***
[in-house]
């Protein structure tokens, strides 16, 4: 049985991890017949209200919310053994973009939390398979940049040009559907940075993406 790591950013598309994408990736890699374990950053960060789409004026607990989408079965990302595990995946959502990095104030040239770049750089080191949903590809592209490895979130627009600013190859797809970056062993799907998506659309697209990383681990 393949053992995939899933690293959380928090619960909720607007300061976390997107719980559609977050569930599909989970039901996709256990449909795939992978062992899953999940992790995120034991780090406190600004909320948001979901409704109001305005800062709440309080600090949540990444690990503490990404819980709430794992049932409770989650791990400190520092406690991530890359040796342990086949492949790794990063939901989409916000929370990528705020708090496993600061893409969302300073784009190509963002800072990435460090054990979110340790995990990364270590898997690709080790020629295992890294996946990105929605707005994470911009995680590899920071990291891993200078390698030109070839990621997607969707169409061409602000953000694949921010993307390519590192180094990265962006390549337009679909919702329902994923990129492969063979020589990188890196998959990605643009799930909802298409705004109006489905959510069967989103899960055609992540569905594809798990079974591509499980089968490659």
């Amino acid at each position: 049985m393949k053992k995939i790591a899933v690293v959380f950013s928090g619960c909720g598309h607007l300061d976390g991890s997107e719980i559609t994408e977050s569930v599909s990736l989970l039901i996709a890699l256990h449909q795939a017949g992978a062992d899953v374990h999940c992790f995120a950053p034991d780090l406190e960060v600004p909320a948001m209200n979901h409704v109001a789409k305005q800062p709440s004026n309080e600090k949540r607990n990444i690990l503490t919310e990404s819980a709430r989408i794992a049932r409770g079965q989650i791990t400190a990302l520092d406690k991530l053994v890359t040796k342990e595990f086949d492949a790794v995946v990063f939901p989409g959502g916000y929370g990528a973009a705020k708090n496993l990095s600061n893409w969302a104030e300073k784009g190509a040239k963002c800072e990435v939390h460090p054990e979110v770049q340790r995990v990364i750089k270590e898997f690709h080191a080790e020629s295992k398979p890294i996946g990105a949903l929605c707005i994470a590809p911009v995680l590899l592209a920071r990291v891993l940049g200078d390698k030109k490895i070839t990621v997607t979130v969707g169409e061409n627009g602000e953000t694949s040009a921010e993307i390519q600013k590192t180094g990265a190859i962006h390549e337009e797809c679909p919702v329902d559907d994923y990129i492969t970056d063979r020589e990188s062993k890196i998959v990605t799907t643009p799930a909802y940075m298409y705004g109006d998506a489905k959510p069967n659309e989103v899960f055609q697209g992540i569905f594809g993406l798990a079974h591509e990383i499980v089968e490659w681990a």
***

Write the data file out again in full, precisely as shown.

[in-house]
């Protein structure tokens, strides 16, 4: 049985991890017949209200919310053994973009939390398979940049040009559907940075993406 790591950013598309994408990736890699374990950053960060789409004026607990989408079965990302595990995946959502990095104030040239770049750089080191949903590809592209490895979130627009600013190859797809970056062993799907998506659309697209990383681990 393949053992995939899933690293959380928090619960909720607007300061976390997107719980559609977050569930599909989970039901996709256990449909795939992978062992899953999940992790995120034991780090406190600004909320948001979901409704109001305005800062709440309080600090949540990444690990503490990404819980709430794992049932409770989650791990400190520092406690991530890359040796342990086949492949790794990063939901989409916000929370990528705020708090496993600061893409969302300073784009190509963002800072990435460090054990979110340790995990990364270590898997690709080790020629295992890294996946990105929605707005994470911009995680590899920071990291891993200078390698030109070839990621997607969707169409061409602000953000694949921010993307390519590192180094990265962006390549337009679909919702329902994923990129492969063979020589990188890196998959990605643009799930909802298409705004109006489905959510069967989103899960055609992540569905594809798990079974591509499980089968490659």
């Amino acid at each position: 049985m393949k053992k995939i790591a899933v690293v959380f950013s928090g619960c909720g598309h607007l300061d976390g991890s997107e719980i559609t994408e977050s569930v599909s990736l989970l039901i996709a890699l256990h449909q795939a017949g992978a062992d899953v374990h999940c992790f995120a950053p034991d780090l406190e960060v600004p909320a948001m209200n979901h409704v109001a789409k305005q800062p709440s004026n309080e600090k949540r607990n990444i690990l503490t919310e990404s819980a709430r989408i794992a049932r409770g079965q989650i791990t400190a990302l520092d406690k991530l053994v890359t040796k342990e595990f086949d492949a790794v995946v990063f939901p989409g959502g916000y929370g990528a973009a705020k708090n496993l990095s600061n893409w969302a104030e300073k784009g190509a040239k963002c800072e990435v939390h460090p054990e979110v770049q340790r995990v990364i750089k270590e898997f690709h080191a080790e020629s295992k398979p890294i996946g990105a949903l929605c707005i994470a590809p911009v995680l590899l592209a920071r990291v891993l940049g200078d390698k030109k490895i070839t990621v997607t979130v969707g169409e061409n627009g602000e953000t694949s040009a921010e993307i390519q600013k590192t180094g990265a190859i962006h390549e337009e797809c679909p919702v329902d559907d994923y990129i492969t970056d063979r020589e990188s062993k890196i998959v990605t799907t643009p799930a909802y940075m298409y705004g109006d998506a489905k959510p069967n659309e989103v899960f055609q697209g992540i569905f594809g993406l798990a079974h591509e990383i499980v089968e490659w681990a």